Kenya Installs The First Solar Plant That Transforms Ocean Water Into Drinking Water

GivePower was designed in 2013 by Lyndon Rive and Hayes Barnard as a SolarCity non-profit appliance. Just before the SolarCity and Tesla merger in 2016, it spun off as an independent organization whose mission is to bring solar power to parts of the world without access to electricity.

As of 2018, GivePower had completed 2,650 solar power installations in towns in seventeen different countries for institutions such as elementary schools and medical clinics. They have also developed solar installations in poor areas of the United States, including the Standing Rock Indian Reservation. After the facilities are completed, GivePower transfers the maintenance and operation of the facilities to the local communities.


One such community was Kiunga (Kenya), a coastal town near the border with Somalia. But while a solar photovoltaic system was being installed, Hayes Barnard and his staff realized that people had an even more pressing need than electricity. After 5 years of drought, they did not have clean water to drink or bathe. The brackish water they were using was causing different illnesses among their residents. So the GivePower team invented a solar-powered desalination plant that fits inside standard shipping containers.

This solar powered water purification and desalination technology can be rapidly deployed in coastal regions around the world suffering from clean water shortages. Thanks to built-in battery storage, it can run 24 hours a day to transform up to 70,000 liters of brackish or salt water into clean drinking water. Not only does the system help reduce water-borne diseases, it has a transformative effect on the local economy, especially women, who are often forced to spend most of their hours fetching water from water points. access to their villages. UNICEF estimates that women in Africa spend 200 million hours a day transporting water.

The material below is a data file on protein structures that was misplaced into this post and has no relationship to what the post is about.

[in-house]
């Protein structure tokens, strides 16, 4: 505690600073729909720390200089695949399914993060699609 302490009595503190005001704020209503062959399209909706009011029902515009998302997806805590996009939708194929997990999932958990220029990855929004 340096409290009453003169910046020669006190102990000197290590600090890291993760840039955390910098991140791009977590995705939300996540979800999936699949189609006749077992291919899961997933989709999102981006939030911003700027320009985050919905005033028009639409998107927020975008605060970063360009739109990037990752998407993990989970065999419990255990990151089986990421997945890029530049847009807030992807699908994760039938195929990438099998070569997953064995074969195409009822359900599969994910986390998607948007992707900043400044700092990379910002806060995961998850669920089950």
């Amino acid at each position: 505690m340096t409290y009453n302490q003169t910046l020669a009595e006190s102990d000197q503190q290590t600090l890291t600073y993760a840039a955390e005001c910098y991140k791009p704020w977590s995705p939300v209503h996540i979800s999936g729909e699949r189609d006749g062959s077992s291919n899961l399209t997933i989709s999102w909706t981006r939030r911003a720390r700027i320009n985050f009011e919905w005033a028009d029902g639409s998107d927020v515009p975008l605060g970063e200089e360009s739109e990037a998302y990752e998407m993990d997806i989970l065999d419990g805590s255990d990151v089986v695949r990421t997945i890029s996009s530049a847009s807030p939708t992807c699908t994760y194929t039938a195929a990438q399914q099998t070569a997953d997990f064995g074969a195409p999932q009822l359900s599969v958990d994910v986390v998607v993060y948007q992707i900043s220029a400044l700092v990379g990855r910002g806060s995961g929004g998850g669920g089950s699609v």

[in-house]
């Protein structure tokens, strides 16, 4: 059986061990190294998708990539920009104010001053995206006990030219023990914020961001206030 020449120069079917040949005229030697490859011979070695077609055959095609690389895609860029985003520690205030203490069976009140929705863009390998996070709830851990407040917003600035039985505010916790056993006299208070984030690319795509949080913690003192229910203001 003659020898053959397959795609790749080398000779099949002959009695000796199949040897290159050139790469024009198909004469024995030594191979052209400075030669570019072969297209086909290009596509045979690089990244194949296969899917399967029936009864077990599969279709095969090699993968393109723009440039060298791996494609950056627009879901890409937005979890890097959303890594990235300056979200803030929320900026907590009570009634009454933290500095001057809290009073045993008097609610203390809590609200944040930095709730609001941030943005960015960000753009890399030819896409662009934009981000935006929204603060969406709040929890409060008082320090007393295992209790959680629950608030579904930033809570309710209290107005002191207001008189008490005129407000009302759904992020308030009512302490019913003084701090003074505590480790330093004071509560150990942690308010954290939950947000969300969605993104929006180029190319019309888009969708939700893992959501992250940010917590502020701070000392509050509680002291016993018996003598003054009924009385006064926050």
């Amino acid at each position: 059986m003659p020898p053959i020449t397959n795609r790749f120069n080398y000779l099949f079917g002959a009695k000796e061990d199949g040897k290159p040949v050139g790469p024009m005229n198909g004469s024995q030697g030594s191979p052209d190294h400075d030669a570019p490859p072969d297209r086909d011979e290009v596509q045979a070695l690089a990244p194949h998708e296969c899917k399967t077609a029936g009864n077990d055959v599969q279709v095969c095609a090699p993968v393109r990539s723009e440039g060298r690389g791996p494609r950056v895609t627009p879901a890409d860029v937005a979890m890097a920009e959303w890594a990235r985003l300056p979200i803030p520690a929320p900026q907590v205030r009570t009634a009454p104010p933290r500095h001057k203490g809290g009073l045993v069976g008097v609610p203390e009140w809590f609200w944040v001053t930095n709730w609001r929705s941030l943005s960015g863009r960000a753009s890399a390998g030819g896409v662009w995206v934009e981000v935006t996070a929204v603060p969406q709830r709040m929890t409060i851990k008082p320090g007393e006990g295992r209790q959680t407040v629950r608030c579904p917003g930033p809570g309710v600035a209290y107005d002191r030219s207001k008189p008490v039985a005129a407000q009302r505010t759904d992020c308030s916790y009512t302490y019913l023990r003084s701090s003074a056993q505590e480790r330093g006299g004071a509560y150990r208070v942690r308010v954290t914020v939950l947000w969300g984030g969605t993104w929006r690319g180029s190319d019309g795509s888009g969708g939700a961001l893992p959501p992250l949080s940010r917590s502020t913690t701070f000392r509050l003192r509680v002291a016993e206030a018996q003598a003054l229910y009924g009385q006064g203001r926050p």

According to Water World, GivePower recently won top accolades at the Mohammed bin Rashid Al Maktoum World Water Prize ceremony in Dubai for its solar farm technology.

We are honored and deeply grateful to receive this prestigious award and would like to thank the Water Aid Foundation of the United Arab Emirates (Suqia) and His Highness Sheikh Mohammed bin Rashid Al Moktoum for their recognition, support and tireless dedication to help humanity overcome water scarcity.

Hayes Barnard, founder and CEO of GivePower.

Three out of ten people in the world face life-threatening water shortages, as the global water crisis continues to grow at an alarming rate. The world’s innovators and leaders must come together to tackle this serious problem together. The people of the United Arab Emirates, under the visionary leadership of Mohammed bin Rashid Al Moktoum, understand this and remain urgently determined to solve this problem . “

Learn more about Kiunga and its GivePower solar plant in the video below.

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